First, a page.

He also has 449 yards rushing.

Moses is the bulldozer at running back and linebacker. He leads Port with 890 yards on the ground and 17 touchdowns.

Archer is the slasher, rushing for 719 yards and also leading the team with 42 receptions for 569 yards.

“Drew is the definition of a gamer,” Bienkowski said. “He’s as goofy as anybody. I love the kid to death. These guys complement each other so well, whether it’s Blaine with the power game or Drew with his arm and legs and Noah with his quickness. But Noah has also gotten behind our big line and run with power this year. He’s also lined up at quarterback for us in a Wildcat concept.

“I’ve never been around a group of kids who it doesn’t matter who gets 20 touches or 10 helmet stickers or whatever,” Bienkowski added.

Heigel said Port’s offensive line is also a big reason for the Gators’ success.

“I don’t think they get enough credit,” Heigel said. “They are really, really good. They have the offensive and defensive lineman of the year in Miska Young and that’s for a reason. You watch them and they’re just so physical. It’s the way you should play offensive line. When you watch them on defense, Moses really stands out. He’s fast and big and strong and I don’t think he gets enough credit for being a smart football player.”

Ultimately this matchup may come down to a battle of strengths. Both teams are strong in the trenches.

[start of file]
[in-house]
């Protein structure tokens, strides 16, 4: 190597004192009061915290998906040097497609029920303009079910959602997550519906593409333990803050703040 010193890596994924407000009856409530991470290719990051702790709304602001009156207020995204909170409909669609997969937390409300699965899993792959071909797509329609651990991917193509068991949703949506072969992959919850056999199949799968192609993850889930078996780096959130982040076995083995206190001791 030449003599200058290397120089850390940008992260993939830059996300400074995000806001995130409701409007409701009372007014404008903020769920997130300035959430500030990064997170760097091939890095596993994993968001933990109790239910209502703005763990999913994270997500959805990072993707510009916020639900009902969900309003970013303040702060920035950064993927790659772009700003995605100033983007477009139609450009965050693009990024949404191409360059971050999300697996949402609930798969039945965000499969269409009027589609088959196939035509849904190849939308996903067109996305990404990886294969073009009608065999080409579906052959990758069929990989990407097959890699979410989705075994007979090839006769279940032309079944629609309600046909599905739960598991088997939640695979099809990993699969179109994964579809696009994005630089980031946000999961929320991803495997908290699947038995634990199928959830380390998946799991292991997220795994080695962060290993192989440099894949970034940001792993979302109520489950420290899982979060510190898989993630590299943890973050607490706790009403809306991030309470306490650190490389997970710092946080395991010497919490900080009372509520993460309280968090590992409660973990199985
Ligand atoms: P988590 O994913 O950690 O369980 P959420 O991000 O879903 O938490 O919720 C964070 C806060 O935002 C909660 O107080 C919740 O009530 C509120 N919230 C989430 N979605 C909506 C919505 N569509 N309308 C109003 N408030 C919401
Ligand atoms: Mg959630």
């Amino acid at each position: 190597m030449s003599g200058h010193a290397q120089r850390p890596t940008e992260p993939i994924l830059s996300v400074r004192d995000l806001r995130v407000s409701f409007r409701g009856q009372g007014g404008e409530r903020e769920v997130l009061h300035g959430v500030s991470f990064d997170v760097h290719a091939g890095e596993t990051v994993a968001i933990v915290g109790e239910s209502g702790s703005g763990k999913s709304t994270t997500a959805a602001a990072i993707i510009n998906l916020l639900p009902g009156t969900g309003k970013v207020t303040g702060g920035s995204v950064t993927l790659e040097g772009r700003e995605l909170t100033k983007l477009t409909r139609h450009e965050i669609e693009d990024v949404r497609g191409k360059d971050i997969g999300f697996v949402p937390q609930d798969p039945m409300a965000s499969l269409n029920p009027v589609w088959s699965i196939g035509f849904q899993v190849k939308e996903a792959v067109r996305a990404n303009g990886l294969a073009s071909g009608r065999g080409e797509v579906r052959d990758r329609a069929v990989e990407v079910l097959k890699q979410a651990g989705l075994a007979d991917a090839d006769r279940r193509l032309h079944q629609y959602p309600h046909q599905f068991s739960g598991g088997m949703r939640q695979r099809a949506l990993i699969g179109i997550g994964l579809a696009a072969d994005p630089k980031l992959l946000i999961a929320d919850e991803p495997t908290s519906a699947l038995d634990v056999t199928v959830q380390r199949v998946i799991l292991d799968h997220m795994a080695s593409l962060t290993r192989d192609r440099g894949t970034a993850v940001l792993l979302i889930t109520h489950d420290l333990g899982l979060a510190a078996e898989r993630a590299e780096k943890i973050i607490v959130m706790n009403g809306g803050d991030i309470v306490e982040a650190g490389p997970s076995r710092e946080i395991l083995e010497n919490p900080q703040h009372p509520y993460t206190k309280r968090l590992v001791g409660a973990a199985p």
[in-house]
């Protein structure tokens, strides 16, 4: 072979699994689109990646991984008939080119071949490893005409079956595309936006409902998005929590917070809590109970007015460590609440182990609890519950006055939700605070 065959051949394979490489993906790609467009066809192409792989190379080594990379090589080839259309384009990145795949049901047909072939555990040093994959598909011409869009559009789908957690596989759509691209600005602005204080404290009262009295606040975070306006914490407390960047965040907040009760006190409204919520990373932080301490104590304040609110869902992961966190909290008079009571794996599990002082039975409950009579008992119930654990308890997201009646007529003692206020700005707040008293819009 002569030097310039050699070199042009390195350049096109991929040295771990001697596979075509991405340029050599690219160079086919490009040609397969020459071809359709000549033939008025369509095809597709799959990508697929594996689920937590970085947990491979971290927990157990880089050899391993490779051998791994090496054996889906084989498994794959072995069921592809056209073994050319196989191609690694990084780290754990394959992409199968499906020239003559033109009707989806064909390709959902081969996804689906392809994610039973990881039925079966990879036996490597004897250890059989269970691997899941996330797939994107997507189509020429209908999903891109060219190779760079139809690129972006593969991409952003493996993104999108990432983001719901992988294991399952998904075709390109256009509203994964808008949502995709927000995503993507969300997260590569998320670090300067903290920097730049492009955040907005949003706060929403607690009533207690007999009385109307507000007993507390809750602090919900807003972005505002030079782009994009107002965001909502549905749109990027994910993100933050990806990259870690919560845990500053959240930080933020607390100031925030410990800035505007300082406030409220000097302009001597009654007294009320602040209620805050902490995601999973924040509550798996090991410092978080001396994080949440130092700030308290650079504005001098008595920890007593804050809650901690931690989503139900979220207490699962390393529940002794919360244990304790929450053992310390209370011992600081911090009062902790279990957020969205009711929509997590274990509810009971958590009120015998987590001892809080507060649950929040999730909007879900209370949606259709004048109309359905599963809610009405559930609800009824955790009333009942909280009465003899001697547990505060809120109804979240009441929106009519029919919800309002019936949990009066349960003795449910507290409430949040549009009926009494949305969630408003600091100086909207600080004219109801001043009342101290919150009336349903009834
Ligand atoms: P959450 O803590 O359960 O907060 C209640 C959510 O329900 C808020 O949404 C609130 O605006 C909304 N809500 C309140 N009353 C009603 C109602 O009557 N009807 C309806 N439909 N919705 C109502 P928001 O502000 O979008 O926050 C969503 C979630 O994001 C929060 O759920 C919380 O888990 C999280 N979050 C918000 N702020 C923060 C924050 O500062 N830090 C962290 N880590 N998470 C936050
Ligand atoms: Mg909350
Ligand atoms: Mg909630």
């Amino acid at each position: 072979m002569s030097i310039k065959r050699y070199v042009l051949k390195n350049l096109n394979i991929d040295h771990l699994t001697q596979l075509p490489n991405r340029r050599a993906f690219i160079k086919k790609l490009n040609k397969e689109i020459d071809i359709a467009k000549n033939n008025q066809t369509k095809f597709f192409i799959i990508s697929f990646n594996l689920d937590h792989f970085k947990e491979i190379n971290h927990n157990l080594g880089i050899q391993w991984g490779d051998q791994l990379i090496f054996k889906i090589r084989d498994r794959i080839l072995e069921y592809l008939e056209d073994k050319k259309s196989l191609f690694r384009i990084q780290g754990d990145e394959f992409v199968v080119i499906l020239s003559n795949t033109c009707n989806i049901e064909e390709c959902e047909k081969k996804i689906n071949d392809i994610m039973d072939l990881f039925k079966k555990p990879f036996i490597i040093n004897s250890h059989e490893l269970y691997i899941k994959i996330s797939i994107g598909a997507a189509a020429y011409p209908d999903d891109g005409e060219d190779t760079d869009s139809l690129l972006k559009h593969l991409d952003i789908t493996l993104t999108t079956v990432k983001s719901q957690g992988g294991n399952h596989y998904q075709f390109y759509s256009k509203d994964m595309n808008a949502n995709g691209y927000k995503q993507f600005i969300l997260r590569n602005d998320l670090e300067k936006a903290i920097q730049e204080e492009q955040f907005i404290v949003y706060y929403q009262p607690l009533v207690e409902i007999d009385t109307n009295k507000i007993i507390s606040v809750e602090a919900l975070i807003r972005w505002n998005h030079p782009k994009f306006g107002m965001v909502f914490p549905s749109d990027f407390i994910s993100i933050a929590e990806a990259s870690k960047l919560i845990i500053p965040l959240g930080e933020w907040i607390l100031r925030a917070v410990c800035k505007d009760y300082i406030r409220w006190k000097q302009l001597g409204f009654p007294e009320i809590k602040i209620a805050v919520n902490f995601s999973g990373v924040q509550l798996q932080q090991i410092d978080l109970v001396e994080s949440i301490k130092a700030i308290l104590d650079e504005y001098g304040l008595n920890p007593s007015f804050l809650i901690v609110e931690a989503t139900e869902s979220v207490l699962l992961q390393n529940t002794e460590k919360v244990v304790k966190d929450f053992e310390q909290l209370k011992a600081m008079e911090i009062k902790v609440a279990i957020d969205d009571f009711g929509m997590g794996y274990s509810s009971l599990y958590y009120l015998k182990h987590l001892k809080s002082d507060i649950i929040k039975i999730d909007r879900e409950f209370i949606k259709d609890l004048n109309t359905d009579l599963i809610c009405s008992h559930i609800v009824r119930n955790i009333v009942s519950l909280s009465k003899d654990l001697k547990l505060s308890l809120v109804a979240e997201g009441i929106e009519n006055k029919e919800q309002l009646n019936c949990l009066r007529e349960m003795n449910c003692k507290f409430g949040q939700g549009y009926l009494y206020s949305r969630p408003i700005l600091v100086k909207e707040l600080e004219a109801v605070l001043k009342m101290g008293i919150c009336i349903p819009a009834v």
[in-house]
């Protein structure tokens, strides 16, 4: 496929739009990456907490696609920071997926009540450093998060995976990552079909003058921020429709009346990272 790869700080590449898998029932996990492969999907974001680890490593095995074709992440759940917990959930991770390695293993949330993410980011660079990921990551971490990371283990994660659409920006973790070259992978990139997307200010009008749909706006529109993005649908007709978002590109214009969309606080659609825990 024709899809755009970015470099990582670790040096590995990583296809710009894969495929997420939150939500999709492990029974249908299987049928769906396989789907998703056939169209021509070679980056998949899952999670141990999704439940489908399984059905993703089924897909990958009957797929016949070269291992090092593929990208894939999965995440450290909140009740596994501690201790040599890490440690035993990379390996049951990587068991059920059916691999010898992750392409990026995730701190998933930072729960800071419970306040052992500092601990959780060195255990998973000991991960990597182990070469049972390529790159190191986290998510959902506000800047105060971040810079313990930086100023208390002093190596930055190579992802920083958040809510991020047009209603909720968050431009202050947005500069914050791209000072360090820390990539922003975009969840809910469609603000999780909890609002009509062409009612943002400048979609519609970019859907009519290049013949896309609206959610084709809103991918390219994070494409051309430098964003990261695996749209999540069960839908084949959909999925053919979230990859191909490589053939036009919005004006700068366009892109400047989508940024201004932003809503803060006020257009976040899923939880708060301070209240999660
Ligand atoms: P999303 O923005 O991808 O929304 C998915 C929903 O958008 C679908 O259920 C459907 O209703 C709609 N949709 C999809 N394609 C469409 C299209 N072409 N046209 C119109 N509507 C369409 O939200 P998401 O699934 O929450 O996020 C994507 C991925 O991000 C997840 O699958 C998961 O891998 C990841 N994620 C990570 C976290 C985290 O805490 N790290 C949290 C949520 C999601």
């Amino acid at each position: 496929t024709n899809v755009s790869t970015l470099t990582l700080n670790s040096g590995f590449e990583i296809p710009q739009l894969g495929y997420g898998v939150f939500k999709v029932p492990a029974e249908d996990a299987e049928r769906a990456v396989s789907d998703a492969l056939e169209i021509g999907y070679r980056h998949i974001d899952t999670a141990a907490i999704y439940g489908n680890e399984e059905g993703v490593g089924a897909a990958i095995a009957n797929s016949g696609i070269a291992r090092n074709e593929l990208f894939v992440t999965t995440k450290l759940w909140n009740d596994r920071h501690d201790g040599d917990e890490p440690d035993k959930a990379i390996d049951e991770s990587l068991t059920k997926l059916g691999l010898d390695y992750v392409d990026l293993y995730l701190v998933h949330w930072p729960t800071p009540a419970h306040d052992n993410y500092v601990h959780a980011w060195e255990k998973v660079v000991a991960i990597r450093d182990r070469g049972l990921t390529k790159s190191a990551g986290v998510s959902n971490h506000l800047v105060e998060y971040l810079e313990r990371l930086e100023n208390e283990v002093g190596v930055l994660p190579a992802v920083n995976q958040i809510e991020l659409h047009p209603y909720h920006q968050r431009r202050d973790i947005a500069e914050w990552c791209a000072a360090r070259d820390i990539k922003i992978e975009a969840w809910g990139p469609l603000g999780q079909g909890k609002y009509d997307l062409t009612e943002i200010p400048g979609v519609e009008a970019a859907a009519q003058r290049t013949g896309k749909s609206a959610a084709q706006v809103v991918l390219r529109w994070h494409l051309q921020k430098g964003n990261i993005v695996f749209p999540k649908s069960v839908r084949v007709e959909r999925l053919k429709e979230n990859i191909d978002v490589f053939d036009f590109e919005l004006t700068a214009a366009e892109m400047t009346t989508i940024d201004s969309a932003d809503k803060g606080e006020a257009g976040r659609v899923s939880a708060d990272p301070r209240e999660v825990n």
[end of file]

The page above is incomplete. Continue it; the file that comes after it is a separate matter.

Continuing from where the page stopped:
“I think we’re putting together a good game plan,” Heigel said. “We’re the type of team that we’re not going to have the same game plan every week. You have to adjust bases on your opponent and you have to adjust based off what you’ve been doing well lately.”

What Port has been doing well lately is winning.

There were some lean years until recently. The Gators went 6-5 last season, laying the groundwork for the big year this season.

But there were also two-win seasons. And even a winless season between the last sustained run Port made in 2012 — the last year the Gators won a district crown.

“There are so many moving parts in a football program, so many spokes in the wheel, even in a small town Class A program,” Bienkowski said. “Friday night in Bradford is going to be a very good thing for our program. I’ve been fortunate enough to be around this program as an assistant coach when we won two district titles and beat some prominent teams. We’ve built back up, literally and figuratively, layer by layer. It’s just really cool to be a part of it.”